There are around 2,600 new cancer cases in young people in the UK every year, that’s around 7 everyday.

This age group is referred to as ‘teenage and young adult’ or ‘TYA’.

TYA cancers bridge the gap between paediatric and adult oncology: many of the childhood cancers no longer feature and adult cancers begin to make up a significant proportion of the overall cancer burden. For more statistics specific to childhood cancers, take a look at our Facts and Figures page.

 

Although relatively rare, compared with cancer in adults, cancer is more common in TYA than in children. Cancer in young people accounts for less than 1% of all new cancer cases. Cancer statistics for adults are generally classified according to the site of the tumour in the body, such as lung, bowel, breast. TYA cancers, however, are more appropriately classified using a system that also takes into account the type of cell and tissue from which the cancer originates. This system is similar, but not identical, to the system used for the classification of childhood tumours.

  • In female young people in the UK, there are around 1,400 new cancer cases in the UK every year
  • In male young people in the UK, there are around 1,200 new cancer cases in the UK every year
  • Among young people in the UK, cancer incidence rates are highest in those aged 20-24 (2000-2009)
  • Since the early 1990s, anal cancer incidence rates have increased by seven-tenths (70%) in the UK. Rates in females have increased by around two times (111%), and rates in males have increased by more than a fifth (22%)
  • Over the last decade, anal cancer incidence rates have increased by two-fifths (40%) in the UK. Rates in males have increased by around a seventh (13%), and rates in females have increased by three-fifths (60%)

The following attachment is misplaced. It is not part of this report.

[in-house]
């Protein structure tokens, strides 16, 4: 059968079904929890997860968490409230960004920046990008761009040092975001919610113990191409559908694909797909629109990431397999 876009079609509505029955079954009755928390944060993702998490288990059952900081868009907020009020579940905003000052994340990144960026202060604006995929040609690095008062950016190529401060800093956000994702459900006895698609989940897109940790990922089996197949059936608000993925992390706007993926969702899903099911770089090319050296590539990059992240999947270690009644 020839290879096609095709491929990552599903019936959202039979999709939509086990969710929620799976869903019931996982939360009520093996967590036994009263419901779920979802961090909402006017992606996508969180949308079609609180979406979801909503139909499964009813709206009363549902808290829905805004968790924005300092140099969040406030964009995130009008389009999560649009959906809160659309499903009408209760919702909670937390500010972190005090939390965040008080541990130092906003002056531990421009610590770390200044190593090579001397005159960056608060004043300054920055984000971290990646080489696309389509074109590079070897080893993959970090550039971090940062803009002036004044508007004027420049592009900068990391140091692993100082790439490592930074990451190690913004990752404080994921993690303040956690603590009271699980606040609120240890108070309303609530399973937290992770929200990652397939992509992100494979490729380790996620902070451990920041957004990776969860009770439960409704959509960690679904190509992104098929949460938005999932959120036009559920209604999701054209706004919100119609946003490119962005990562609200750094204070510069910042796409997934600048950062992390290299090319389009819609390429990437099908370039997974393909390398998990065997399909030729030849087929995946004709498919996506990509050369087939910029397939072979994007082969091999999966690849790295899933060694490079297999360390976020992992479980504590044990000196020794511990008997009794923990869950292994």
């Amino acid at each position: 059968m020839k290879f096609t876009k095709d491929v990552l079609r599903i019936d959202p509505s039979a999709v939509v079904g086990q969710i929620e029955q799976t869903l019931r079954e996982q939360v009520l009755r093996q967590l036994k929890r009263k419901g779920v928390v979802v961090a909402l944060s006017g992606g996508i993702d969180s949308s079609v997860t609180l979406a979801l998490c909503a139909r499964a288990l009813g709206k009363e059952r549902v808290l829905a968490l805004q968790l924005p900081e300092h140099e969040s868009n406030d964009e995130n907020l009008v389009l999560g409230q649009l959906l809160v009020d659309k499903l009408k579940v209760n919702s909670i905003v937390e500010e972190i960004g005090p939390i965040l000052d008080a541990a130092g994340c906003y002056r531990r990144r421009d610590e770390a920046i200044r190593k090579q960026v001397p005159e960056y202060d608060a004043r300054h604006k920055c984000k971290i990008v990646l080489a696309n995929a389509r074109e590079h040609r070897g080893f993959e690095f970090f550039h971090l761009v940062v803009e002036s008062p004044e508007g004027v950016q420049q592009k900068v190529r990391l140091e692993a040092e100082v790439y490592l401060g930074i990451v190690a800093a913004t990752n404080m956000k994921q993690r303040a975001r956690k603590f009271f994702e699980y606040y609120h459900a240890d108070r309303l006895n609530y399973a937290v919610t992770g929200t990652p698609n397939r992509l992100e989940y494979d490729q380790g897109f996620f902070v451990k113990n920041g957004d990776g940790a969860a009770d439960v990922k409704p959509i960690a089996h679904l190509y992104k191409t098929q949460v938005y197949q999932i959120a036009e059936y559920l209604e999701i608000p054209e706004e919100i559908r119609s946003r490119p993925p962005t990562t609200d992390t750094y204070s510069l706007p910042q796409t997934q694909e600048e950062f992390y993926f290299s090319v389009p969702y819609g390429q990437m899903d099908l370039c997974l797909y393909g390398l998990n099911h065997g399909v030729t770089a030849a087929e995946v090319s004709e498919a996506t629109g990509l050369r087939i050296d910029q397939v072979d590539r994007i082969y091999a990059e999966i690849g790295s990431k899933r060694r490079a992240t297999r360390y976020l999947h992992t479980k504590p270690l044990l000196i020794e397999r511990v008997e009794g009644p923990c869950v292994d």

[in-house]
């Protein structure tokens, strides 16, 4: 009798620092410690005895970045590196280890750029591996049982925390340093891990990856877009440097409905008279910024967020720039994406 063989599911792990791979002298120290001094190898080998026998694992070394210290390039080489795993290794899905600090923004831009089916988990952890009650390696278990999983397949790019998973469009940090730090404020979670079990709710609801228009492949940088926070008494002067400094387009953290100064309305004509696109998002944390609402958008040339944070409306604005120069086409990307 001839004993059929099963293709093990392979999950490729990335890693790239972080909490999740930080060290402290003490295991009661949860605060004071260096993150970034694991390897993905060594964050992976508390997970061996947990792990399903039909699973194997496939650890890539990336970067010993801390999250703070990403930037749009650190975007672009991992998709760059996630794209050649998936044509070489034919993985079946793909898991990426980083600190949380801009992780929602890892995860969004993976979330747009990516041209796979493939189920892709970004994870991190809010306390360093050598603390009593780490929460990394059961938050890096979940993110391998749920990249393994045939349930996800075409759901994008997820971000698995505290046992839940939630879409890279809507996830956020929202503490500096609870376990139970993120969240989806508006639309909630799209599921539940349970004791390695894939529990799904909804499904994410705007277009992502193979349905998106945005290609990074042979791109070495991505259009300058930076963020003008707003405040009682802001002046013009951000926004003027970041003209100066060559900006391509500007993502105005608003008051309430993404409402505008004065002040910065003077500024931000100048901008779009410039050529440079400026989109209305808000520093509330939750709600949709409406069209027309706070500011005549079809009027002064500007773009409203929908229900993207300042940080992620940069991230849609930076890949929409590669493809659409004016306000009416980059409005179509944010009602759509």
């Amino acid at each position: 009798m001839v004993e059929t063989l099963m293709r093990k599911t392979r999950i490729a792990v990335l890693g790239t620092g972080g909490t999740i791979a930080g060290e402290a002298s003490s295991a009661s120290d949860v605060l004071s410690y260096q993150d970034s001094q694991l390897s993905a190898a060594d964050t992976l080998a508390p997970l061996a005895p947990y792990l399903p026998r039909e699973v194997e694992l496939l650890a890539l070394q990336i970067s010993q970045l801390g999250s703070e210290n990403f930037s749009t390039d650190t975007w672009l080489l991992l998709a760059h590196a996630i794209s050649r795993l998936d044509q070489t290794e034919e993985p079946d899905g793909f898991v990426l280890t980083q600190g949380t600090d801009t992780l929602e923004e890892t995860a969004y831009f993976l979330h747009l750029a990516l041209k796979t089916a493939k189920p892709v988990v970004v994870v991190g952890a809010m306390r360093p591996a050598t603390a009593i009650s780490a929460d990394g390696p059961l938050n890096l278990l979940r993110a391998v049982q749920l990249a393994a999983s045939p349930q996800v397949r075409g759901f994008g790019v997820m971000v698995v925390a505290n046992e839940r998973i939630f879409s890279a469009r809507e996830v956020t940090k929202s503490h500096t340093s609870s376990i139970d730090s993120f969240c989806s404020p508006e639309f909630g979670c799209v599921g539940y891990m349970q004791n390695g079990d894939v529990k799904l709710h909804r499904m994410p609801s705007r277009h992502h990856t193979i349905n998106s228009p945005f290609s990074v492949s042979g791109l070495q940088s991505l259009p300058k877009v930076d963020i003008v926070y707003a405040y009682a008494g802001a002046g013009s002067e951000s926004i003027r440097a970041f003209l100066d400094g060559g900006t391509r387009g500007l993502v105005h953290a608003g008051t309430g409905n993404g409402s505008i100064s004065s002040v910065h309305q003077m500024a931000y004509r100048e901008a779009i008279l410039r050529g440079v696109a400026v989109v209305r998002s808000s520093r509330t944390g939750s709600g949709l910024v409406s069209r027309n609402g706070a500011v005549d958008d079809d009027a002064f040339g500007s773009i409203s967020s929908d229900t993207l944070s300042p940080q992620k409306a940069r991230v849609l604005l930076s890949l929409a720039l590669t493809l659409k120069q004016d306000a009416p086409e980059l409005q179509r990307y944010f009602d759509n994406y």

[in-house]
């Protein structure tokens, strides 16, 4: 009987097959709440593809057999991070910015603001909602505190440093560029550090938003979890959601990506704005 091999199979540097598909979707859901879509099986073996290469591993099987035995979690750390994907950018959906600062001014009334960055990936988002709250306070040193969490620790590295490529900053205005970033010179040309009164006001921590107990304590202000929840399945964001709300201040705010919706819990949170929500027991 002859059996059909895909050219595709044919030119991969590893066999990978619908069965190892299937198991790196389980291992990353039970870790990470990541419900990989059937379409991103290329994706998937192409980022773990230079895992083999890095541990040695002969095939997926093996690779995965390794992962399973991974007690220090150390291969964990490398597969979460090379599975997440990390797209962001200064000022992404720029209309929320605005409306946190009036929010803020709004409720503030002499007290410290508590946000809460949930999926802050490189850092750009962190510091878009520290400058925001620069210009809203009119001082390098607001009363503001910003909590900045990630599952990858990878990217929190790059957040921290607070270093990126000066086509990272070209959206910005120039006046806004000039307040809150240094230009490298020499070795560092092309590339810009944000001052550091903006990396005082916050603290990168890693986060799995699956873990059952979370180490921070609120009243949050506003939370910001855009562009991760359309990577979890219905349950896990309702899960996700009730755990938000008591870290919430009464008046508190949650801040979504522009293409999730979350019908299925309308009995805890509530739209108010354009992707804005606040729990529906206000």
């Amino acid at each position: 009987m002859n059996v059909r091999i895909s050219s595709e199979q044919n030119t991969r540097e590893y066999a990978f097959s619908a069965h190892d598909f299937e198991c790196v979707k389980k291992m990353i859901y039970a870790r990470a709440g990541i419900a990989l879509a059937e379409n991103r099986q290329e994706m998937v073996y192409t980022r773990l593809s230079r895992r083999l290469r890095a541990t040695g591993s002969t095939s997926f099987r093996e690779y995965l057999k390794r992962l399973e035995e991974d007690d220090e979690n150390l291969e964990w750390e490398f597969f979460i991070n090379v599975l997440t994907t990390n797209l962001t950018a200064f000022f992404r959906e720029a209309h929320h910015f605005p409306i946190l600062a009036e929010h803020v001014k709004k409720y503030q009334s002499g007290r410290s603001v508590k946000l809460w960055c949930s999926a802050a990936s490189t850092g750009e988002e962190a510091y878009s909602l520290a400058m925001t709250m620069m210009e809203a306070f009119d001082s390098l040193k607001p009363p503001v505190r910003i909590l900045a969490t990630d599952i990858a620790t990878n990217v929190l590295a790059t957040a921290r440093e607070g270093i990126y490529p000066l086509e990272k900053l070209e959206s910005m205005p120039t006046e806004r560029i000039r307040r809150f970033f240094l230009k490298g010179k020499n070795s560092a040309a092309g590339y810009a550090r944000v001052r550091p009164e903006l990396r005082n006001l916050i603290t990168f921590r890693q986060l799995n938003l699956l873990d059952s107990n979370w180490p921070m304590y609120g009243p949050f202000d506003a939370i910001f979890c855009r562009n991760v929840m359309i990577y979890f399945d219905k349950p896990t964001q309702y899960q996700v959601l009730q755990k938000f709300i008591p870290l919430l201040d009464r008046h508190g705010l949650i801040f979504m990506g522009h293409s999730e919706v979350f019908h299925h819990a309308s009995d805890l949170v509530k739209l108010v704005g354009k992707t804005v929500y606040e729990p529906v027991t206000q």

• Lymphomas, carcinomas and germ cell tumours account for almost a third of all cancers diagnosed in young people
  • Lymphomas are the most common group of cancers in young people
  • Although making up a smaller proportion of cases overall, the incidence rate of CNS tumours is the same in childhood and TYA

 

Survival from TYA cancer types is improving. Between 82-85% of TYAs diagnosed with cancer in the UK now survive for at least five years.

  • There is considerable variation in survival between the different diagnostic groups. Bone tumours and soft tissue sarcomas have the lowest survival overall in males – with a five-year survival of 56% and 55% respectively. For females, the lowest five year survival rates are from Leukaemia (61%) and bone tumours (56%)
  • Young people’s cancers survival is higher in females than males
  • Young people’s cancers survival is higher in females than males
  • Survival for young people’s cancer types is improving and has increased in the last 10 years in the UK
  • In the 1990s, around three-quarters of young people diagnosed with cancer survived their disease beyond five years, now it’s more than 8 in 10
  • Throughout Europe, young people cancer survival is highest in Northern Europe, lowest in the Eastern region and survival for England is below the average for Europe
  • There is considerable variation in survival between the different diagnostic groups. Bone tumours and soft tissue sarcomas have the lowest survival overall in males – with a five-year survival of 56% and 55% respectively. For females, the lowest five year survival rates are from Leukaemia (61%) and bone tumours (56%).

 

There are around 270 cancer deaths in young people in the UK every year, that’s nearly 1 every day (2015-2017).

  • Cancer in young people accounts for less than 1% of all cancer deaths in the UK (2015-2017)
  • In female young people in the UK, there are around 110 cancer deaths in the UK every year (2015-2017)
  • In male young people in the UK, there are around 160 cancer deaths in the UK every year (2015-2017)
  • Leukaemia is the most common cause of young people’s cancer death
  • Since the early 1970’s, mortality rates for cancers in young people have decreased by around three-fifths (59%) in the UK. Rates in females have decreased by almost three-fifths (56%), and rates in males have decreased by three-fifths (60%)
  • Over the last decade, mortality rates for cancers in young people have decreased by more than a fifth (22%) in the UK. Rates in females have decreased by more than a fifth (22%), and rates in males have decreased by almost a quarter (23%)

These statistics were provided by Cancer Research UK (October 2019).

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